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With the news that France has implemented a three-month ban on foie gras production in an attempt to contain an outbreak of avian flu, the controversial luxury food is once again at the top of the foodie news agenda – not that it ever strays too far from the summit.
The ban is expected to hit French exports of the fatty duck or goose liver hard: France currently exports 20,000 tons a year, mainly to Europe, the USA and China, and is a member of the European Foie Gras Foundation, along with Belgium, Bulgaria, Hungary and Spain.
What is foie gras?
Foie gras is the fatty livers of a ducks or geese that have often been forcibly overfed via tubing inserted into the oesophagus, a process known as 'gavage'. This causes their livers to swell to roughly 10 times the original size.
Many view gavage as extremely unethical and unneccessarily cruel, so much so that the production of foie gras is actually banned in many countries – but only India has implemented a total ban. Below we’ve compiled a list of countries and places showing exactly where they stand on the production and sale of the luxury food, and also where bans have been overturned.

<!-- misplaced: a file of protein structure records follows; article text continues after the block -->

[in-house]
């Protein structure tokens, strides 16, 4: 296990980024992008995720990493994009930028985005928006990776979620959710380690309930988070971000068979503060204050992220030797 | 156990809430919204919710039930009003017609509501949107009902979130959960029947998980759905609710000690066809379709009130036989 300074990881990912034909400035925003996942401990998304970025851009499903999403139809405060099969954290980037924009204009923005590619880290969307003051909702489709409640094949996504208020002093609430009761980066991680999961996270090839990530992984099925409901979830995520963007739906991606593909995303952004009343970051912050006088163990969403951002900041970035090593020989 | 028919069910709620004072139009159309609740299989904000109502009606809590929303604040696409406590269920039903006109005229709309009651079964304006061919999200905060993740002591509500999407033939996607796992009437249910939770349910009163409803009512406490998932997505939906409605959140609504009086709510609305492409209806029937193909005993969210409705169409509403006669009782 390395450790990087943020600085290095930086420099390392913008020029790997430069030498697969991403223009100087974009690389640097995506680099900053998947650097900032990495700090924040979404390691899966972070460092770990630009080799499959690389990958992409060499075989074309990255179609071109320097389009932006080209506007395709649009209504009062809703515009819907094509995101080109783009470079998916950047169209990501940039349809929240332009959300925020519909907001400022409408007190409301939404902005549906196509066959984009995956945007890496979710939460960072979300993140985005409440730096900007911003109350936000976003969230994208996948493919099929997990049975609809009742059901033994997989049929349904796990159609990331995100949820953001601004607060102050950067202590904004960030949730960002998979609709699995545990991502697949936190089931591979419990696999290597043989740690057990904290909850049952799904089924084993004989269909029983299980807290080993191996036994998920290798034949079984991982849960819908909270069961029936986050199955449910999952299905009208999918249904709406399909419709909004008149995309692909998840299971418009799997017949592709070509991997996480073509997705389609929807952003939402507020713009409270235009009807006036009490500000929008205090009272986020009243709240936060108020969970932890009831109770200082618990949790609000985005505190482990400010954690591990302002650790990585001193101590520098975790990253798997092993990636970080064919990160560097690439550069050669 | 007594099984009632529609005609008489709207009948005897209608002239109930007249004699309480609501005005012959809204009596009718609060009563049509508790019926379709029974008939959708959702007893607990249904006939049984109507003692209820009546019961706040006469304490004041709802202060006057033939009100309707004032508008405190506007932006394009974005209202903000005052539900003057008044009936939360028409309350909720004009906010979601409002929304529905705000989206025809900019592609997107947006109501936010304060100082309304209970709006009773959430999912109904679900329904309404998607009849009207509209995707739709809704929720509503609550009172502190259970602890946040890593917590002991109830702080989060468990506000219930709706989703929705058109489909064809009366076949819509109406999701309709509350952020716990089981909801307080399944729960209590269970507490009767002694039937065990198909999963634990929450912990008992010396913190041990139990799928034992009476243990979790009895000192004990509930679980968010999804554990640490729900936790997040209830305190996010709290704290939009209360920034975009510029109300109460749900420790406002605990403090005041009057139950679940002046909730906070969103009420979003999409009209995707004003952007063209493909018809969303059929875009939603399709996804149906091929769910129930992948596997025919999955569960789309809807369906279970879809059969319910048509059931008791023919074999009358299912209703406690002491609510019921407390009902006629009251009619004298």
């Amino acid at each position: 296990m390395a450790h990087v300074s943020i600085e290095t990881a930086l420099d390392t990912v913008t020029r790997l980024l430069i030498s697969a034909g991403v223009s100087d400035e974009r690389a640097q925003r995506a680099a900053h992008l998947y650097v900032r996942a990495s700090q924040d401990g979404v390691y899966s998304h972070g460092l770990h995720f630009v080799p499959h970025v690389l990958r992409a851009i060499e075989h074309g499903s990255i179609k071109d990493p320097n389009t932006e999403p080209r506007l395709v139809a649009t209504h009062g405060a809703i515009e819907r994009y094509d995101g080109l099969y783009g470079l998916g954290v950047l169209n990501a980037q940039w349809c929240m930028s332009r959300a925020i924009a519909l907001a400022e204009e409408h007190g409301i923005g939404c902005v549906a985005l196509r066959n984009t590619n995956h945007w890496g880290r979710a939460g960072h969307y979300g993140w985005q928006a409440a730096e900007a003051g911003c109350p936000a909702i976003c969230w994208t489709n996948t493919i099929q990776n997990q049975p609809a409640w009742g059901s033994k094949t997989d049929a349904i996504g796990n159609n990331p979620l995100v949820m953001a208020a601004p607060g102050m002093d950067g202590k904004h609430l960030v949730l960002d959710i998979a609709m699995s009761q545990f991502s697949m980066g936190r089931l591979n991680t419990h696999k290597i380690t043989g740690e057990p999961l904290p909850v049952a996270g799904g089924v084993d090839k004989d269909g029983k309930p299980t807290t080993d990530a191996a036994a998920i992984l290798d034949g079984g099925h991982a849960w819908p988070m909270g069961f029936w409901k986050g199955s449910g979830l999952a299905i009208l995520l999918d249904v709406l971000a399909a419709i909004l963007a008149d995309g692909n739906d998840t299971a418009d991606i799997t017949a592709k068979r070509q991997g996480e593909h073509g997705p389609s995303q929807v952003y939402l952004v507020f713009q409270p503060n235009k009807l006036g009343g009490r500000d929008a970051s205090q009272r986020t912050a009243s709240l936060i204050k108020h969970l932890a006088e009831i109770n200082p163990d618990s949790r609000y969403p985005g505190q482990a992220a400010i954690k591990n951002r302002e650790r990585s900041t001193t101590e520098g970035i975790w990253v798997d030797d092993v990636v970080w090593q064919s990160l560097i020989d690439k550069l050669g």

Argentina, Czech Republic, Denmark, Finland, Germany, Ireland, Israel, Italy, Luxembourg, Netherlands, Norway, Poland, Sweden, Switzerland, UK.
Total ban on sale and production
California (banned in 2012, overturned in 2015), Chicago (banned in 2006, overturned in 2008), São Paulo – read Alex Atala's reaction to the original ban.
Interestingly, there is a certain foie gras producer who’s doing things a little differently. Click here to read about Spain’s Pateria de Sousa, who’s developed a method to encourage his geese to naturally overeat, with no need for gavage, and watch chef Dan Barber enthuse about Souza’s methods in the video below.